Mark Bury, founder and director of Eversfield Organic, comments: “It is highly encouraging to see our organic farming methods being endorsed by new research. It backs up what everyone in the industry has thought for a long time.” Mark continues: “In addition to this latest research, we also believe that cattle and sheep should have a 100% grass fed diet, with no grain, and be produced in accordance with the standards of the Pasture-Fed Livestock Association. Further research into this would undoubtedly prove even greater health gains.”
The Newcastle University-led international study is the most up-to-date analysis of published research into the nutrient content of organic compared to conventionally produced foods, synthesising the results of many more studies than previous analysis. It highlights that organically produced meat (especially beef) contains significantly higher concentrations of nutritionally desirable, polyunsaturated and omega-3 fatty acids and lower levels of two undesirable saturated fatty acids (myristic acid and palmitic acid), which are linked to heart disease. In addition to organic milk and meat, the nutritional differences also apply to organic dairy such as butter, cream, cheese and yoghurt.
There is a difference in omega-3 because organic animals eat a more natural grass-based diet containing high levels of clover. Clover is used in organic farming to fix nitrogen so that crops and grass grow (instead of manufactured/chemical fertilisers), and this research has found that clover also increases the omega-3 concentrations in meat and milk. Under organic standards, organic cows must eat a 60% fresh grass based diet or hay/silage (conserved grass). At Eversfield Organic the cows' diet is 100% grass fed.
Speaking about the research, Helen Browning, chief executive of the Soil Association says: “This research confirms what many people have always thought was true - what you feed farm animals and how you treat them affects the quality of the food, whether it's milk, cheese or a cut of meat. These scientists have shown that all the hard work organic farmers put into caring for their animals pays off in the quality of the food they produce - giving real value for money.” Helen continues: “Organic farming methods require all organic farmers to adopt techniques that guarantee nutritionally different foods. Following research in 2014 confirming nutritional differences between organic and non-organic crops like fruit and vegetables – we can now say for certain that organic farming makes organic food different.”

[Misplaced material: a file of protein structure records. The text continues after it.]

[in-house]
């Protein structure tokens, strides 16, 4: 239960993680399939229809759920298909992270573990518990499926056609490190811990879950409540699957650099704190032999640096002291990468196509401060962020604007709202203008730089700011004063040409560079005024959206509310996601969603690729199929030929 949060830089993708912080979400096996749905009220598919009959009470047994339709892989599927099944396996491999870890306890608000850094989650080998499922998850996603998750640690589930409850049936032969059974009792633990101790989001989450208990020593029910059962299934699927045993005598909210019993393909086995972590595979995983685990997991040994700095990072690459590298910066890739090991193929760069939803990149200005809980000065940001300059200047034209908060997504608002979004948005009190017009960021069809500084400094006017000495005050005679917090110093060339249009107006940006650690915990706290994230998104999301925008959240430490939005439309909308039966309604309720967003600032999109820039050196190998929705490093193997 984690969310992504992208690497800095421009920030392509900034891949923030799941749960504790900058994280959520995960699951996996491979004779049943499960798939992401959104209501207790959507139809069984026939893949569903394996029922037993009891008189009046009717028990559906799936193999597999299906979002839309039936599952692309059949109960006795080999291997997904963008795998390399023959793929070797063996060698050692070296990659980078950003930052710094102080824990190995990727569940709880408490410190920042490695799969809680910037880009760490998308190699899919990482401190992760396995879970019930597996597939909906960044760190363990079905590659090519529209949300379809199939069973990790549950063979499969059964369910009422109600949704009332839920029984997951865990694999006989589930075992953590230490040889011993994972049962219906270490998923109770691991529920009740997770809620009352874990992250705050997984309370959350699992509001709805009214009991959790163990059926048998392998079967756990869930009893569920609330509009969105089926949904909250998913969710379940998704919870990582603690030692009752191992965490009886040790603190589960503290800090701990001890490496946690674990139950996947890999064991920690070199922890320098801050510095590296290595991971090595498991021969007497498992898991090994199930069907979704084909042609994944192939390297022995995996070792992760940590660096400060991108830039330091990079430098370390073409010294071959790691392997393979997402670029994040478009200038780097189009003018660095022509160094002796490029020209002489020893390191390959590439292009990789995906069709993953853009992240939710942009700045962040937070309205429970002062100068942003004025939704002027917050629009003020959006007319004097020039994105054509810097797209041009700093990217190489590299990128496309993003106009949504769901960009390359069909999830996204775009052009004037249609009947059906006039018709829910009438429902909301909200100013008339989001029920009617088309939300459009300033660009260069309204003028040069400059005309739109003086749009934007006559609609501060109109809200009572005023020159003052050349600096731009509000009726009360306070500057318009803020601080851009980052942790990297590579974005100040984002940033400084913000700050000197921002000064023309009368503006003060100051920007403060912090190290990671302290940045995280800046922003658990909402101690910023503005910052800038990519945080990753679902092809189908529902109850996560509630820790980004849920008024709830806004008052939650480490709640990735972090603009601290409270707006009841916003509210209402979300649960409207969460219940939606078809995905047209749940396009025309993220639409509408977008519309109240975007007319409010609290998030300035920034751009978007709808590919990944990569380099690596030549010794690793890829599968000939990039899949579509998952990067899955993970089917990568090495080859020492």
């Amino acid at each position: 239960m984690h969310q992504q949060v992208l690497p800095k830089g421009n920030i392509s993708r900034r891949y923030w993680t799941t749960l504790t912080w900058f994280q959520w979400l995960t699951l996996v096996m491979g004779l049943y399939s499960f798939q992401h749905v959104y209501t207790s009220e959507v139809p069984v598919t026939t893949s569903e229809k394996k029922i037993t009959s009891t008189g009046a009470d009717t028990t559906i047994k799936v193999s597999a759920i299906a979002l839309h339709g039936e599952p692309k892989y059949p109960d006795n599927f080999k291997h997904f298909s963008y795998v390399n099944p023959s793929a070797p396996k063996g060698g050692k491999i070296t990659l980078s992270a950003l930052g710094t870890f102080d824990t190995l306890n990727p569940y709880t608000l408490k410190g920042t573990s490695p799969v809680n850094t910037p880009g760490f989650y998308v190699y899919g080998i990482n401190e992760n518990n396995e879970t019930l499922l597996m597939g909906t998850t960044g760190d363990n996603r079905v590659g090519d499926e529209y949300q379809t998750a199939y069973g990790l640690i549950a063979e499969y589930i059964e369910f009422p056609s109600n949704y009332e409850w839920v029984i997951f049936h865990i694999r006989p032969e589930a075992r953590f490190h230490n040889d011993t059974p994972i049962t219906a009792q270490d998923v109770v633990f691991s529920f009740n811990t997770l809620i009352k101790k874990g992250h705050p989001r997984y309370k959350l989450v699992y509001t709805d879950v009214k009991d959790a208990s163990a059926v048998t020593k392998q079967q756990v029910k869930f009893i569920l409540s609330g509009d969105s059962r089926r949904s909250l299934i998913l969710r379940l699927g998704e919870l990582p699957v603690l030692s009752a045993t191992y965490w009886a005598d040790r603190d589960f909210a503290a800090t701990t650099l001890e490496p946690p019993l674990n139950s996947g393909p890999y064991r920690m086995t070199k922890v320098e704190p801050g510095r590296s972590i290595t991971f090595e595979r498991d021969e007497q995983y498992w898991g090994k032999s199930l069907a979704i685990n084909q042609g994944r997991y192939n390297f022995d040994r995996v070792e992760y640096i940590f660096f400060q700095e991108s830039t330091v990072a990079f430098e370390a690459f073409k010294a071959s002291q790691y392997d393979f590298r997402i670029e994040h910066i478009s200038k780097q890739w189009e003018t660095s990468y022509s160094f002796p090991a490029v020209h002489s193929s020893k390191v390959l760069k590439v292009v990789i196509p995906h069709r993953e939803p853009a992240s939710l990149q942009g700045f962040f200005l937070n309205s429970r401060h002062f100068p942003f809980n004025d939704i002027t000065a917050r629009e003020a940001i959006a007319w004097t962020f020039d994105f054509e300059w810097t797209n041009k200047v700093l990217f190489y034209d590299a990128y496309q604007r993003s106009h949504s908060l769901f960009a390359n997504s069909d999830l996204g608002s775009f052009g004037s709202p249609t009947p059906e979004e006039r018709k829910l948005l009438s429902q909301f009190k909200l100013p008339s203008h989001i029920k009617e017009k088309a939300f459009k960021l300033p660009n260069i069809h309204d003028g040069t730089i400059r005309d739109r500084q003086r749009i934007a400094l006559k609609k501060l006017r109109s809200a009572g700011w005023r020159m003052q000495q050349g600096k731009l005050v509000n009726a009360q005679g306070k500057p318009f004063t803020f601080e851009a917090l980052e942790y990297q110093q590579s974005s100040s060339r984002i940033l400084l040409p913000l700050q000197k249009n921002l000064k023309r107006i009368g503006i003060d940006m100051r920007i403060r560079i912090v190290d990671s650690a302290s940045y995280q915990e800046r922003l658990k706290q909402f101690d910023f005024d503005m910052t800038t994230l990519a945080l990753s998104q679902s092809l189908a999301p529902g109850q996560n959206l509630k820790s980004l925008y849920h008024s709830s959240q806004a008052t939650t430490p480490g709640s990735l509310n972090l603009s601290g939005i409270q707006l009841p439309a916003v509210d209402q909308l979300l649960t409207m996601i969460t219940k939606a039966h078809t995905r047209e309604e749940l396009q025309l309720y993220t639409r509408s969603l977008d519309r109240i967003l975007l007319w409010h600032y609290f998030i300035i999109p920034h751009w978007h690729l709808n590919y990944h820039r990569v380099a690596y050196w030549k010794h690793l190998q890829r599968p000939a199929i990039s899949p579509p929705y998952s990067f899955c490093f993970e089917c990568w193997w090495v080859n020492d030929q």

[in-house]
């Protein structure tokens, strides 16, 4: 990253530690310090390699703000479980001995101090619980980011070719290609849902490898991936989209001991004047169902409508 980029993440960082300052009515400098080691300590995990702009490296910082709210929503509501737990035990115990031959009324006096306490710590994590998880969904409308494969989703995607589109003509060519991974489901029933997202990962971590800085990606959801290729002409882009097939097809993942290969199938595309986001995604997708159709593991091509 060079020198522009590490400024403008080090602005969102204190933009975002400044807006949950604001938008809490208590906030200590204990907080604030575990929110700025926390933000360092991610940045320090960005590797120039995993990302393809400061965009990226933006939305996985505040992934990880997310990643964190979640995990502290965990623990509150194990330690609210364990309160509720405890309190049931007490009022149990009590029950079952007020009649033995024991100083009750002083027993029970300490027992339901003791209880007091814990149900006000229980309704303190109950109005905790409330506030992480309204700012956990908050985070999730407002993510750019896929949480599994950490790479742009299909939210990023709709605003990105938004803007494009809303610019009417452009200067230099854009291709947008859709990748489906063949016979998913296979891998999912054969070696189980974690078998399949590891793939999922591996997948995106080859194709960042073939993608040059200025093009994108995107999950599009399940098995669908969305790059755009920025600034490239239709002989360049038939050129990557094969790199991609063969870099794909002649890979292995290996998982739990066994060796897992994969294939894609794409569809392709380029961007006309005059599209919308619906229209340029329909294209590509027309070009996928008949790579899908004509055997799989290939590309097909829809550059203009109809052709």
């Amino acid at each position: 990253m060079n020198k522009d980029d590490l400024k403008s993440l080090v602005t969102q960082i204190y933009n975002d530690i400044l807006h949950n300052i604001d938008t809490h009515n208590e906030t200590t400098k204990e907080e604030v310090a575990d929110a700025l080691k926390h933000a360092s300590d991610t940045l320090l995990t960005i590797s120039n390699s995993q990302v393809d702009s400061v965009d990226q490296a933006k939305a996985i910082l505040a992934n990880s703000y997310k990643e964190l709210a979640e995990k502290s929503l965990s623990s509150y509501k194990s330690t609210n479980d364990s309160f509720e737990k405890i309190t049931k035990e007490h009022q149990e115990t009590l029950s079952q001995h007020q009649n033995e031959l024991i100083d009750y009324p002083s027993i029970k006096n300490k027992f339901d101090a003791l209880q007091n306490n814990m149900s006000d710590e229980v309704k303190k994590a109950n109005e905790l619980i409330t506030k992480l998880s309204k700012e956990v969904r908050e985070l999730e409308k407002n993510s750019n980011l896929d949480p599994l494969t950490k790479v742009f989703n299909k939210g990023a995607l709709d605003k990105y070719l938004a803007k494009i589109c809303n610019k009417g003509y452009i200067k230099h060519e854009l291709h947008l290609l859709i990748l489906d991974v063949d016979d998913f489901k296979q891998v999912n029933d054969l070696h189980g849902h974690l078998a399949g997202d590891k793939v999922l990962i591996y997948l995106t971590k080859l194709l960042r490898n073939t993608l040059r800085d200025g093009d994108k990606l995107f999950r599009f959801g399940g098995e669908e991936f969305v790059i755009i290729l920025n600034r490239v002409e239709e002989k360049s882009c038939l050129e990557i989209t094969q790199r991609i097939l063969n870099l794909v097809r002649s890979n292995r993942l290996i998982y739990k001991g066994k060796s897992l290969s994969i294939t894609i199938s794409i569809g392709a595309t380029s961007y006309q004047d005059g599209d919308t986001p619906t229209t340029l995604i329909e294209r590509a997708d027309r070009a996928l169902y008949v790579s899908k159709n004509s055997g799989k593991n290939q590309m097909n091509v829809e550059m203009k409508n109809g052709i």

Eversfield Organic is a family run business based on a 450-acre organic farm located in the heart of the Devon countryside on the edge of the beautiful Dartmoor National Park. It has been delivering the finest grass fed organic meat online to households throughout the UK for twelve years. The farm was bought by Mark Bury in 2002 to realise a long held family ambition with his son, Hamish, and daughter, Anna, to produce the best quality organic meat – meat which would come from the happiest of animals and fresh products which would be accessible for everyone. Mark, Hamish, Anna and their team are committed to ensuring that this is affordable to all and that home cooking organic produce is a reasonable and cost-effective option for people who are as passionate as they are about what they eat and where it originates from.
Setting itself apart from other farms, Eversfield Organic's cattle and lamb are certified pasture fed for life by the Pasture-Fed Livestock Association and are free to roam, ensuring that the quality and taste of its meat is carried from the rolling Devon fields to the plate. High animal welfare, with all the animals treated in a caring and stress-free way, is fundamental to the business. In addition, the organic grass fed beef is well hung for up to 28 days.